Other performances included a guest magician/comedian whose patter was quite tired and the Veendam Orchestra playing big-band and ballroom dance music for guests to dance to (a really nice alternative use of the theater). Holland America's signature Indonesian Crew Show features traditional songs and dances from many crewmembers' home country.
Deck 8 is Veendam's entertainment hub. The Neptunes play old favorites and dance music in the Ocean Bar, which is a fun place to strut your stuff or watch your fancy-footed fellow cruisers. The casino has 97 slot machines, stud poker, Three-Card poker, a roulette table and five blackjack tables. In general, nobody had to wait to play. Smoking is allowed in the casino.
Directly opposite the casino, Mix is Veendam's new-in-2009 primary bar area. Walls were actually removed from the former sports and piano bars to create a more free-flowing atmosphere. The three bars in Mix are the Spirits & Ales bar, with a big-screen TV, interactive game tables (try Tiles -- it's addictive) and live guitar music in the early evening; the Martini Bar, with its purple decor, crushed-velvet couches and stools surrounding the piano for sing-alongs with the Piano Man in residence; and the Champagne Bar, more of an upscale kiosk since there are no bar stools or dedicated bartender for this part of Mix. The updated look of Mix is very contemporary and possibly hipper than most of Veendam's guests, but most people seemed pleased with the change, and the area was well used -- though it was pretty quiet by midnight.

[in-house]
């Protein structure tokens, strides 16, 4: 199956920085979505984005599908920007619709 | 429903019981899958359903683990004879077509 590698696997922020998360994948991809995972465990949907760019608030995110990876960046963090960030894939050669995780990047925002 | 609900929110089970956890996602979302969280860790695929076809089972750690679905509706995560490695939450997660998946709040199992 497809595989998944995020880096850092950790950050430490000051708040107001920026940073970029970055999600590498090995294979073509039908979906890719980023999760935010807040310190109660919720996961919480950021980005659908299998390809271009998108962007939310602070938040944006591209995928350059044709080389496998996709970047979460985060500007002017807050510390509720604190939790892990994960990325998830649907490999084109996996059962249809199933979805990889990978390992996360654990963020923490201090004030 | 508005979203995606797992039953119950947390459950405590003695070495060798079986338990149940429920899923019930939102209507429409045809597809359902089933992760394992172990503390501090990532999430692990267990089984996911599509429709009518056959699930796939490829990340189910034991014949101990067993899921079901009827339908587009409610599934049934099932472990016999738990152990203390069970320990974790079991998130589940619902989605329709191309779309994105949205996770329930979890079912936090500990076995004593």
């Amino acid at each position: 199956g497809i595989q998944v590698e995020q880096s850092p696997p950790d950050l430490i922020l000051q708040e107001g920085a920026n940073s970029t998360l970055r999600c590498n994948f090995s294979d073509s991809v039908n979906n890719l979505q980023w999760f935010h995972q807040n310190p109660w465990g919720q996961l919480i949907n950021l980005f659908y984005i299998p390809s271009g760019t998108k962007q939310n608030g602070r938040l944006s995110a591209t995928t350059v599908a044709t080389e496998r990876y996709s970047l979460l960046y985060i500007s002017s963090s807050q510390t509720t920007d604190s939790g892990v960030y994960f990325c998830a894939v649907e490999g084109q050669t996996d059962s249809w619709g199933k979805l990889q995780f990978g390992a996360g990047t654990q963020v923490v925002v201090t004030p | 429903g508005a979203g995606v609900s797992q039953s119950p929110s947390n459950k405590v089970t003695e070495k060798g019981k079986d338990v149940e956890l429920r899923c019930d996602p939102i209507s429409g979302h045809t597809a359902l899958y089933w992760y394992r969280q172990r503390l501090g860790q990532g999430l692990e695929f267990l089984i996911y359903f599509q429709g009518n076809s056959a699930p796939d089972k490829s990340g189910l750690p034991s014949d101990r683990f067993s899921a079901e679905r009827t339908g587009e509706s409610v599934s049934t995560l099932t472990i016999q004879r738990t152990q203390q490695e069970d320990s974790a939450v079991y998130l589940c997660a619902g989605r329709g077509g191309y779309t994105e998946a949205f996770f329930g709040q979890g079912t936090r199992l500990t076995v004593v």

Just down the hall, the Explorer's Lounge is almost more of a daytime hangout -- passengers would camp out on a couch or comfy chair with a book or to watch the scenery glide by through the large windows -- though a classical quartet plays there in the evening with drink service available. Perhaps it would attract a larger crowd if it had its own bar or focal point, but in the evening, it had the feel of a waiting room for Pinnacle Grill diners.
The Crow's Nest is the latest of the late-night venues, hosting interactive events like the Marriage Game, karaoke and Super Star Singing Competition around 9 p.m., as well as D.J. music into the wee hours. Two enormous flat-screens show live TV and are the site of occasional Wii competitions (though the video system is not available for general use at other times). The Crow's Nest was buzzing long after I was, and the room was shared by drinkers, dancers, chatters and even some late-night card- and game-players.